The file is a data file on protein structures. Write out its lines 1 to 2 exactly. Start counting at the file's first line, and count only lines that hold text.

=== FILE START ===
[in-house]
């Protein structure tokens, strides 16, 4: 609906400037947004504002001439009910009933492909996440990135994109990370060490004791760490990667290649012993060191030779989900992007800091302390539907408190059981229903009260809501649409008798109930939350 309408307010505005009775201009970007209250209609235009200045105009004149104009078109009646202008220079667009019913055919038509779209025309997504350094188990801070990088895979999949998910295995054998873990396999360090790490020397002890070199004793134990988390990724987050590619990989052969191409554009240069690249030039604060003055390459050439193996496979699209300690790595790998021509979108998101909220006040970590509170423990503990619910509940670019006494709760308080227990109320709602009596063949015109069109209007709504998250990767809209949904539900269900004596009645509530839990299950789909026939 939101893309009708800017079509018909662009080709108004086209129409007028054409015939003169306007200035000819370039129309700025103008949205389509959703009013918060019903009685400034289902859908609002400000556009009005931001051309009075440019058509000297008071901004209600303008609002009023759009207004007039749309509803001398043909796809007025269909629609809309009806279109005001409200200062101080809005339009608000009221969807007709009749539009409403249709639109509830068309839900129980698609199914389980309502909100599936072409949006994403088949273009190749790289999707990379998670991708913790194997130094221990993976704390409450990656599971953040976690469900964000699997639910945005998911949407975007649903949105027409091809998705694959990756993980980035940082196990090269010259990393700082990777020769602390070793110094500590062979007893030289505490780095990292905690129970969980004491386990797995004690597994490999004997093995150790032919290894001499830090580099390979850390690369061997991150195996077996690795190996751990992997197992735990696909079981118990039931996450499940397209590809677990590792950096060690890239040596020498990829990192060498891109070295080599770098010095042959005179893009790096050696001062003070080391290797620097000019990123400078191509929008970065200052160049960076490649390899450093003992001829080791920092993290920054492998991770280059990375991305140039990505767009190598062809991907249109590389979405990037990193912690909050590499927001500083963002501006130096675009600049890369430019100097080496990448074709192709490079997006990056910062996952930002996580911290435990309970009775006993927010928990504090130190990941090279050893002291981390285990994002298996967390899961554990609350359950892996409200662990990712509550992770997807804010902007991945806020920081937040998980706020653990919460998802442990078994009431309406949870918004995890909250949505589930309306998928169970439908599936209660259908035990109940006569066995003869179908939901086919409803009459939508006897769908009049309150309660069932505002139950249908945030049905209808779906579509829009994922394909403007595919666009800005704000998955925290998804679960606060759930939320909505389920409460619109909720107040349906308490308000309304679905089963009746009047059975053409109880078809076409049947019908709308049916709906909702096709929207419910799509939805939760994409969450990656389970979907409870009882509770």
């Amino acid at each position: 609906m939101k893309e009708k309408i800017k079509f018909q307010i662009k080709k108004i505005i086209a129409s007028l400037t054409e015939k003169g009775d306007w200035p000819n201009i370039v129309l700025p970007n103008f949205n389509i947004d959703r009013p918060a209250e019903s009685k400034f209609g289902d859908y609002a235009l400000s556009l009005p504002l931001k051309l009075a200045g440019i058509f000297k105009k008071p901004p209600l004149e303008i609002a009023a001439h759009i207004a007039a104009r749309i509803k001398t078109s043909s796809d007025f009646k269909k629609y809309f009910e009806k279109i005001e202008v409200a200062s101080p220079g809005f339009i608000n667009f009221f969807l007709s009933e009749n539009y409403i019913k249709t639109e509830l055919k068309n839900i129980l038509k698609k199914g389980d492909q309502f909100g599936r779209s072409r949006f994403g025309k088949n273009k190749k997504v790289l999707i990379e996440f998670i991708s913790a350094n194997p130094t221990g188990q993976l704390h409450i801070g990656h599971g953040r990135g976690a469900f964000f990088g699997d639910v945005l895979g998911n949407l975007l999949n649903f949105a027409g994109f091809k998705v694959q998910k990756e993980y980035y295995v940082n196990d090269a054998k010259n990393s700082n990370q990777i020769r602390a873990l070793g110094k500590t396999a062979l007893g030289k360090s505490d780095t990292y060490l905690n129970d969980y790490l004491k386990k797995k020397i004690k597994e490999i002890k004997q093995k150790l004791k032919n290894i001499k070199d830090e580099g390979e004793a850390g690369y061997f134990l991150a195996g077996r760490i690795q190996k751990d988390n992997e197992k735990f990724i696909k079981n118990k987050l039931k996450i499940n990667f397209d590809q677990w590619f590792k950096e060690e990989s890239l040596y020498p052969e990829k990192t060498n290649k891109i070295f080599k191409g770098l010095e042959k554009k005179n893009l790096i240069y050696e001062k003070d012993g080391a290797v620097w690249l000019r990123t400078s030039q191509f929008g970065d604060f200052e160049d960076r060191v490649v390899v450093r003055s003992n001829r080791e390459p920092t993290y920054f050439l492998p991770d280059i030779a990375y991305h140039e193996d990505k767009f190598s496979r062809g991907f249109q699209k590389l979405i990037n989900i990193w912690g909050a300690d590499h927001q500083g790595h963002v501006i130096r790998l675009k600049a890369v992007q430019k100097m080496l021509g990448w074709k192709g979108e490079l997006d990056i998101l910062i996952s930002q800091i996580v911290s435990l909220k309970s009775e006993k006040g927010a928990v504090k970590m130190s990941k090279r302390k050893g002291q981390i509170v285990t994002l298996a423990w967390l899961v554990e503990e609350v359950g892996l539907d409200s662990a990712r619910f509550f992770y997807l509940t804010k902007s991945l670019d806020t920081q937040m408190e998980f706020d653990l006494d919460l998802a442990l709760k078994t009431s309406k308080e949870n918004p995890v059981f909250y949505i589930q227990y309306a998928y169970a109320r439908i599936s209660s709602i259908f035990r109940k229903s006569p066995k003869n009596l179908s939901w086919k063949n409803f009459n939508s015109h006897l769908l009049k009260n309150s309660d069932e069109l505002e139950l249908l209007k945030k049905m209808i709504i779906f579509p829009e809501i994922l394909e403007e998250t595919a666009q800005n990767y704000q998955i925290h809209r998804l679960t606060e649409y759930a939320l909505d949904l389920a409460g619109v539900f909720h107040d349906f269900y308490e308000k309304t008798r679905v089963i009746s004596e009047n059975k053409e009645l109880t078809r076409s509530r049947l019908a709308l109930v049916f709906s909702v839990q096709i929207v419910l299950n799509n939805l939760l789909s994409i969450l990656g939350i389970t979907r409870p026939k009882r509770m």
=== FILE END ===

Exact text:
[in-house]
């Protein structure tokens, strides 16, 4: 609906400037947004504002001439009910009933492909996440990135994109990370060490004791760490990667290649012993060191030779989900992007800091302390539907408190059981229903009260809501649409008798109930939350 309408307010505005009775201009970007209250209609235009200045105009004149104009078109009646202008220079667009019913055919038509779209025309997504350094188990801070990088895979999949998910295995054998873990396999360090790490020397002890070199004793134990988390990724987050590619990989052969191409554009240069690249030039604060003055390459050439193996496979699209300690790595790998021509979108998101909220006040970590509170423990503990619910509940670019006494709760308080227990109320709602009596063949015109069109209007709504998250990767809209949904539900269900004596009645509530839990299950789909026939 939101893309009708800017079509018909662009080709108004086209129409007028054409015939003169306007200035000819370039129309700025103008949205389509959703009013918060019903009685400034289902859908609002400000556009009005931001051309009075440019058509000297008071901004209600303008609002009023759009207004007039749309509803001398043909796809007025269909629609809309009806279109005001409200200062101080809005339009608000009221969807007709009749539009409403249709639109509830068309839900129980698609199914389980309502909100599936072409949006994403088949273009190749790289999707990379998670991708913790194997130094221990993976704390409450990656599971953040976690469900964000699997639910945005998911949407975007649903949105027409091809998705694959990756993980980035940082196990090269010259990393700082990777020769602390070793110094500590062979007893030289505490780095990292905690129970969980004491386990797995004690597994490999004997093995150790032919290894001499830090580099390979850390690369061997991150195996077996690795190996751990992997197992735990696909079981118990039931996450499940397209590809677990590792950096060690890239040596020498990829990192060498891109070295080599770098010095042959005179893009790096050696001062003070080391290797620097000019990123400078191509929008970065200052160049960076490649390899450093003992001829080791920092993290920054492998991770280059990375991305140039990505767009190598062809991907249109590389979405990037990193912690909050590499927001500083963002501006130096675009600049890369430019100097080496990448074709192709490079997006990056910062996952930002996580911290435990309970009775006993927010928990504090130190990941090279050893002291981390285990994002298996967390899961554990609350359950892996409200662990990712509550992770997807804010902007991945806020920081937040998980706020653990919460998802442990078994009431309406949870918004995890909250949505589930309306998928169970439908599936209660259908035990109940006569066995003869179908939901086919409803009459939508006897769908009049309150309660069932505002139950249908945030049905209808779906579509829009994922394909403007595919666009800005704000998955925290998804679960606060759930939320909505389920409460619109909720107040349906308490308000309304679905089963009746009047059975053409109880078809076409049947019908709308049916709906909702096709929207419910799509939805939760994409969450990656389970979907409870009882509770």